The rise of Shared Ownership as a genuine tenure option is both a welcome and worrying sight. The news that it is now seen a key route to getting on the housing ladder shows the fruits of labour of the CIH and its partners. But it is also a sign that for many home ownership remains a very difficult dream to achieve and that the market is failing them.
In an ideal there wouldn’t be a Shared Ownership programme. And certainly not the gearing up of a tenure as is currently being seen. This is because Shared Ownership is the sign of market failure. Or at least, severe market dysfunction. Shared Ownership exists because people aren’t able to scrape together enough collateral to convince banks and/or building societies to lend them enough cash to buy a house. If household incomes and price of houses/their increase broadly matched there would be no need for such a product.
Sadly we don’t live an ideal world, we live in this one. Shared Ownership is needed and for a number of reasons it has had a welcome kick up the sweetspot. Firstly Government has bought into it, big time. From the point of view of the previous Prime Minister it was a perfect product to suit his Government’s agenda around increasing Home Ownership (see chart below, this was becoming an issue).
Chart 1 Falling Housing Owership
Thus, instead of social rent housing, shared ownership was to become the new housing for poor people. Something that aligned with the thoughts of one or two in the sector as well. In addition to a few Think Tanks tied to Number 10. Secondly, the sector finally got round to looking at the long list of issues with Shared Ownership as a product (like maybe promoting it would be a good idea). Thirdly housing is becoming so unaffordable in parts of the country that products like Shared Ownership actually start to make sense.
Increasing Popularity, Increasing Problems
The CIH and Orbit* (plus other partners) reports on Shared Ownership – creatively called Shared Ownership 2.0, and Shared Ownership 2.1 have made genuine progress in terms of refining a product that for years was the inbred forgotten cousin of the sector. They might not like to admit it but Housing Associations did Shared Ownership the same way Nuns in Catholic Schools did the awkward bits of teaching sex education in biology i.e. embarrassingly blundering their way through in the hope that no-one was paying any attention because they didn’t have a clue.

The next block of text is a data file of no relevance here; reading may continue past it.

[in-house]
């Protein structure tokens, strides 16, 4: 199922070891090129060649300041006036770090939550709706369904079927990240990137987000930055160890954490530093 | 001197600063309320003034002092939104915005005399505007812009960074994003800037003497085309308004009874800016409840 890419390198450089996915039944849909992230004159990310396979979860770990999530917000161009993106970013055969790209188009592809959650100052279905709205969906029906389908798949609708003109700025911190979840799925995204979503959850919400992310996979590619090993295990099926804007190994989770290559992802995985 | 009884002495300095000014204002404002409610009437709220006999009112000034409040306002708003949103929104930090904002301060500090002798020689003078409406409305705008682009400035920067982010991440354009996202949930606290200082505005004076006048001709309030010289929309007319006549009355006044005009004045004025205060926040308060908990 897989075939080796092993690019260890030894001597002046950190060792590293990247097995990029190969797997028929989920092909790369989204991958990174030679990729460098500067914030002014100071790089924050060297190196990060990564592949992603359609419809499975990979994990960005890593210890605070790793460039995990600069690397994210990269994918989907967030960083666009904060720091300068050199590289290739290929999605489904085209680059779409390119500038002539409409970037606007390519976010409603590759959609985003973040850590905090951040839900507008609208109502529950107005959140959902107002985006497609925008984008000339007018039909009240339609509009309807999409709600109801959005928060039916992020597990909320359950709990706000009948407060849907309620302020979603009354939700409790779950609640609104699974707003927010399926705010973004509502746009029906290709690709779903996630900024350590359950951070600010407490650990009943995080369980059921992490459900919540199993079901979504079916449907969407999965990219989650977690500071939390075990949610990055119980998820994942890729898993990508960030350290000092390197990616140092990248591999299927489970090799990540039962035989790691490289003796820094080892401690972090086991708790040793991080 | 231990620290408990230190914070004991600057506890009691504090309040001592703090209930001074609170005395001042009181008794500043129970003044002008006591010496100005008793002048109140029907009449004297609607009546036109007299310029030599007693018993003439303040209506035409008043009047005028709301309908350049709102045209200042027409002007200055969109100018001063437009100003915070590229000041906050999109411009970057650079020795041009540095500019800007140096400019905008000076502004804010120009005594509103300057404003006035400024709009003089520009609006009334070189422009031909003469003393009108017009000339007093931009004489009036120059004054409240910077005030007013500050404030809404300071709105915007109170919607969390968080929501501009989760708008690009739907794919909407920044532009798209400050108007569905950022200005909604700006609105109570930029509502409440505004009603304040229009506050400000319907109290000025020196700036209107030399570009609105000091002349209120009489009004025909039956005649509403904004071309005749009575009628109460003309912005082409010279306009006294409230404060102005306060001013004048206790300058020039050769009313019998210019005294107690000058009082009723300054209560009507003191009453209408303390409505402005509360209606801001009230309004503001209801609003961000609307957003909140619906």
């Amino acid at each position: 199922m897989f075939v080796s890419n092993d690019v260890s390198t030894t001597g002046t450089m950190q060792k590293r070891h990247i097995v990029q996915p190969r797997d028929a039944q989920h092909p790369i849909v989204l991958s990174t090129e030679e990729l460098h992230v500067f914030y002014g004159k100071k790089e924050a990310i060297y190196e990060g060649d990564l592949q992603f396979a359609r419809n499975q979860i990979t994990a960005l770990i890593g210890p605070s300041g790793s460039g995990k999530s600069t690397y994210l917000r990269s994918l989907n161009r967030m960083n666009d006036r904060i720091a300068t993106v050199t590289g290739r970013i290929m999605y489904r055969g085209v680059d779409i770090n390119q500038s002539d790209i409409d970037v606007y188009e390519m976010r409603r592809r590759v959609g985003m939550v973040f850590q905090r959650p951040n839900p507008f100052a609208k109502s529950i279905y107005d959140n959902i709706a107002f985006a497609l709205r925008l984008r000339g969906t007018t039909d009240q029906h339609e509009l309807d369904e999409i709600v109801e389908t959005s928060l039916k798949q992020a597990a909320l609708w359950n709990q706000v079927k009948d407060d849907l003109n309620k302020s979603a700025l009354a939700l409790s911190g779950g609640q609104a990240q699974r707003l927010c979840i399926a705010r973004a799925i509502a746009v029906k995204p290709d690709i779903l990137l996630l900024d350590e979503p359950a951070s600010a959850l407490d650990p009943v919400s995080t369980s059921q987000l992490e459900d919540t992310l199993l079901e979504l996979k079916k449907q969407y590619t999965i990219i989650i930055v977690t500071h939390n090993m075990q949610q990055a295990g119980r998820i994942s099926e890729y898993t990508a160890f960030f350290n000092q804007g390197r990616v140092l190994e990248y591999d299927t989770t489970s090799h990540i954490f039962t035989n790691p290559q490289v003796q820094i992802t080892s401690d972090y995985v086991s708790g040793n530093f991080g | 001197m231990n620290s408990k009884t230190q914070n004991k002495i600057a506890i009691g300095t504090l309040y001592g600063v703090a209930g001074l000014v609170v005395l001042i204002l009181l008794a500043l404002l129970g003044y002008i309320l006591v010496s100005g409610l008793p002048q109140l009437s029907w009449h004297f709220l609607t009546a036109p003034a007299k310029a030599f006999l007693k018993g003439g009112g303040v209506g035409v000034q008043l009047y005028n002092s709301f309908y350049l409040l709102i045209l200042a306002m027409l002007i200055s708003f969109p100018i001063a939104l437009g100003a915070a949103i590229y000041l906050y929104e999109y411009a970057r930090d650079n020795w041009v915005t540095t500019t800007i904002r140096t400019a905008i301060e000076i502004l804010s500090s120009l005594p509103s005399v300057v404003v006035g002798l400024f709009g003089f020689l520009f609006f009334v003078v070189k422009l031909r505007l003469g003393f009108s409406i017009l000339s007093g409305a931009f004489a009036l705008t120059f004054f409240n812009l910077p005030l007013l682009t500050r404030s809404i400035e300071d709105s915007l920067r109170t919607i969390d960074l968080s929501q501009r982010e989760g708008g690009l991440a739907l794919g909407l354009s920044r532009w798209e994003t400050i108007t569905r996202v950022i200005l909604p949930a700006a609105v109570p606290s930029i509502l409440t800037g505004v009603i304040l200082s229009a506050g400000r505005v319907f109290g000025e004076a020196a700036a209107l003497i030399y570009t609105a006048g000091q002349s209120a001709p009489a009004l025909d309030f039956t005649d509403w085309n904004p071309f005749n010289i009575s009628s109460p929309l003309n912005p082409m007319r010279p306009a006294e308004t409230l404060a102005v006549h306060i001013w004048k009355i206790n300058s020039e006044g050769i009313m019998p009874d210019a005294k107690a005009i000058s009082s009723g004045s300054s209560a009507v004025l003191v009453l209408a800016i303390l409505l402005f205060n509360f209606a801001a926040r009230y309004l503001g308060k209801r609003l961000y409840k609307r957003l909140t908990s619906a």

The report rightly highlights the dissatisfaction with some of the aspects of rights and responsibilities. Always a grey area where there has been a substantial amount of confusion. Typically around who should do/pay for repairs (the customer) restrictions on sub-letting/adaptations (many) and the fact that when the rented element, mortgage, service charges and associated additional charges/red tape involved with stair-casing it wasn’t always the best deal for the buyer. These existing kinks have sought to be addressed by a variety of measures including ensuring greater levels of consistency of service across providers, tweaking the rules around eligibility and generally making the offer a bit more flexible.
Location, Location, Location
However, there are some issues with Shared Ownership that can’t be as easily ironed out. It is a perfect product in rising housing markets, where increased equity enables the part owner to leap onto a ‘proper’ i.e. fully owned house when looking to sell. It is also why as a product it works so well in London, the South, South East and South West (Chart 2, highlights the distinct regional variations). But if you’re in a shared ownership property in a depressed market where prices are stagnant, or worse, regressing, you’re more or less fucked. In such a market it would always make more sense to buy outright and avoid the red-tape (still a significant drawback).
Chart 2 – All dwellings annual house price rates of change: UK, country and regions
But, for those looking to buy in areas of increasing house prices Shared Ownership is an easy sell in every sense of the word. Hardly surprising as it was first conceived as a way of resolving affordability issues in and around the Greater London housing market for those on modest incomes. And as the report shows the product is much more affordable than outright ownership across a wider area (on day one, at least).
Putting it into Perspective
Shared Ownership is still a small proportion of the overall market, but as a tenure it is set to grow quite dramatically. As better exposure through Help to Buy branding (and the £4.1bn in funding), HAs getting their arse in gear (and the £4.1bn in funding), and massive pressures on the housing market in particular locations (can’t stress that last one enough, have I mentioned the increased funding?) all have an impact. More tweaks are needed, but progress is at last being made.